Americans have more debt than ever before.
That’s the largest nominal jump since 2007 and the biggest percentage increase in seven and a half years.
In total, American consumers held $14.96 trillion in debt at the end of June — the biggest pile of bills on record and $812 billion more than what was owed at the end of 2019, before the pandemic hit.
Credit card balances rose by $17 billion in the second quarter, but they still remain $140 billion below levels at the end of 2019. Auto loan balances increased by $33 billion.
Mortgage debt, the single biggest contributor to overall household debt, rose $282 billion to $10.44 trillion. A whopping 44% of the outstanding balances were originated over the past year, accounting for both new mortgages and refinancings.
But even though the US housing market is red hot and borrowing to purchase homes is through the roof, “there are still 2 million borrowers in mortgage forbearance who are vulnerable to financial distress once the forbearance programs come to an end,” said Joelle Scally administrator of the Center of Microeconomic Data at the New York Fed.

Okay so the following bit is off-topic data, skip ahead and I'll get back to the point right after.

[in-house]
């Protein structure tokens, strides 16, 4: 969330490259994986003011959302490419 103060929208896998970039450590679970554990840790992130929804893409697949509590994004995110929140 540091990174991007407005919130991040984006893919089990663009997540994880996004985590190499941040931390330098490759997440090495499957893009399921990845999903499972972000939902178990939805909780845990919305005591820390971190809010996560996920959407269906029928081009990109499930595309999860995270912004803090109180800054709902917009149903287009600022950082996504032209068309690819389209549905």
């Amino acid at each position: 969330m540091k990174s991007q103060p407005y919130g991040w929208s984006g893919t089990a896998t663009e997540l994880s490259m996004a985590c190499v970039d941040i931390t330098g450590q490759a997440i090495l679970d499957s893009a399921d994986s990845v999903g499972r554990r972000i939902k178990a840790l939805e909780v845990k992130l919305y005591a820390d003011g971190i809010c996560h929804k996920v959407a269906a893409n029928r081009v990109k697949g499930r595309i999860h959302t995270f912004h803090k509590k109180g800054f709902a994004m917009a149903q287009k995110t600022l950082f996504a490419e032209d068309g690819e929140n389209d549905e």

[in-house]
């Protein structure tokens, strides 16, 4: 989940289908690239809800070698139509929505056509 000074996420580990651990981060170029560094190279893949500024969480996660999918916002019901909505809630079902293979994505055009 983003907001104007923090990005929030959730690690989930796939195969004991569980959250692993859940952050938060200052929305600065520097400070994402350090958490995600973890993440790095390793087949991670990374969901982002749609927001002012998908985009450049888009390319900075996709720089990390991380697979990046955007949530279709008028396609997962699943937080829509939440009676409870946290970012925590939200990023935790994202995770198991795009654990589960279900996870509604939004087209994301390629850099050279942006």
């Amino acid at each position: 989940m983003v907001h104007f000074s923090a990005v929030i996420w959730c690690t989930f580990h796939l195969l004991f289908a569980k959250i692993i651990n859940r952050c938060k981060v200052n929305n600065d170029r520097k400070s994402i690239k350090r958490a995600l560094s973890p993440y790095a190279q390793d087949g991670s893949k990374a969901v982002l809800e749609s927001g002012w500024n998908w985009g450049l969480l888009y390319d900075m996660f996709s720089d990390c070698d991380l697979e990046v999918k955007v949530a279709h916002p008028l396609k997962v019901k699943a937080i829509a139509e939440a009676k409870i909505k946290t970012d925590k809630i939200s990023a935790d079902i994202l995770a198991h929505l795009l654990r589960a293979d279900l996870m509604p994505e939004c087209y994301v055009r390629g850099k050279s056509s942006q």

As the programs were first being implemented, the mix of borrowers taking advantage of mortgage forbearance protections was diverse in terms of credit scores. But over time, higher credit score borrowers left the programs, leaving only the more financially vulnerable.
What will happen after the pandemic-era protections expire? That’s perhaps the biggest public policy question of the recovery.
Federal programs as well as lender initiatives kept loan delinquencies in check as the number of mortgages entering delinquency hit a record low in Q2.
Meanwhile student loans, the only debt category that declined last quarter — falling to $14 billion — are mostly still covered by forbearance programs under the CARES Act.